How much forest does Canada have?
With almost 362 million hectares (ha), Canada ranks as the country with the third-largest forest area in the world. Much of this forest grows in the boreal zone. There, over 280 million ha of forest are interspersed with lakes, wetlands and other ecosystem types. According to Canada’s National Deforestation Monitoring System, the forest area of Canada is stable, with less than half of 1% deforested since 1990.
The forest area of Canada contains a mosaic of different forest ages and types. Some are dominated by young trees re-growing after wildfire or harvesting, which presently contain only small amounts of volume but are actively growing. Other forests can contain mainly old trees which are growing slowly or gradually being replaced by younger trees growing up through the forest canopy.
Key sustainability indicators
Explore the report to find information on the key sustainability indicators:
- Forest area: Long-term trends in forest area across Canada. A relatively stable forest area is an important indication that forests are being managed sustainably and are, therefore, a stable provider of resources, biodiversity and diverse environmental services.
- Deforestation and afforestation: Estimated area of annual deforestation in Canada by industrial sectors. Low deforestation supports high levels of biodiversity and maintains the quality of soil, air and water.
- Wood volume: Long-term trends in estimated volume of wood in forests. Wood volume estimates provide information on forest productivity, available carbon storage, forest fire fuel predictions, and harvest level forecasts.
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Canada’s estimated forest area, 1990–2021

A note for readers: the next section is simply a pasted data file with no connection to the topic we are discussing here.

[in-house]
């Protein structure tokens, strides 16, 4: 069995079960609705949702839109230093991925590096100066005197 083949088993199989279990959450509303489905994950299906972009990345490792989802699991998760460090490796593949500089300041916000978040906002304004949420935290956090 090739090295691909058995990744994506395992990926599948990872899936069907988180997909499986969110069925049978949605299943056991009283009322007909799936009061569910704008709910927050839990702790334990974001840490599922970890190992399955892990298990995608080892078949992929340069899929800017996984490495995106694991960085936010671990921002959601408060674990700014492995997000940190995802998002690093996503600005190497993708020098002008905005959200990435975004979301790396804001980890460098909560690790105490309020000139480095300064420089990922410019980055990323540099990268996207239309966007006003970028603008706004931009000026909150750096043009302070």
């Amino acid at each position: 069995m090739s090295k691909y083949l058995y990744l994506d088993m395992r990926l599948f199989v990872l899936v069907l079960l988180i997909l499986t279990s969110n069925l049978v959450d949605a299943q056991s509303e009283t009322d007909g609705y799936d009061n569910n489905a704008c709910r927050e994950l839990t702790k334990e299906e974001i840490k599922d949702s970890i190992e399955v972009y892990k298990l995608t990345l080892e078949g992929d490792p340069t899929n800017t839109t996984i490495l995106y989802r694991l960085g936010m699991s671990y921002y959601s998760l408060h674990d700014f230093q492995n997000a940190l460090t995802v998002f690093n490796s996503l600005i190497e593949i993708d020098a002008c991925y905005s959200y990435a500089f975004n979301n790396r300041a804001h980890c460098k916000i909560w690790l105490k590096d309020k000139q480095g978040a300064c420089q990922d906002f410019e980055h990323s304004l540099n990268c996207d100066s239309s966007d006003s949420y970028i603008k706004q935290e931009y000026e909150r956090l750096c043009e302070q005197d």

This graph shows that Canada’s forest area is stable. Between 1990 and 2021, less than half of 1% of Canada’s forest has been deforested.
Table showing Canada’s estimated forest area, in millions of hectares, for each year from 1990 to 2021.
|Year||Forest area (million hectares)|
Deforestation and afforestation
Estimated area (hectares) of annual deforestation in Canada, by industrial sector, 1990–2020
The annual estimated area of deforestation in Canada has declined steadily from about 64,000 hectares (ha) in 1990, to about 49,000 ha in 2020. Two spikes in the overall declining trend occurred in 1993 and 2006, when an estimated 86,000 ha and 76,000 ha, respectively, were deforested because of hydroelectric development. Overall, the conversion of forest to agricultural land uses has declined from about 42,000 ha/year in 1990 to about 22,000 ha/year in 2020. The conversion of forest to mining, oil and gas land uses has increased from about 7,300 ha/year in 1990 to 15,000 ha/year in 2020. Forest loss caused by the creation of permanent forestry roads has declined from an estimated 3,700 ha/year in 1990 to 1,100 ha/year in 2020. The conversion of forest to built-up land uses has remained stable, with losses ranging between 7,500 ha/year and 9,600 ha/year between 1990 and 2020.
Table showing the estimated area of annual deforestation in Canada, by industrial sector, in hectares per year, from 1990 to 2020.
|Year||Agriculture||Forestry||Mining, oil and gas||Built-up land||Hydroelectric||Total|
Estimated wood volume (million cubic metres) in Canada
Sources and information
See Sources and information in the downloadable report for detailed sources.
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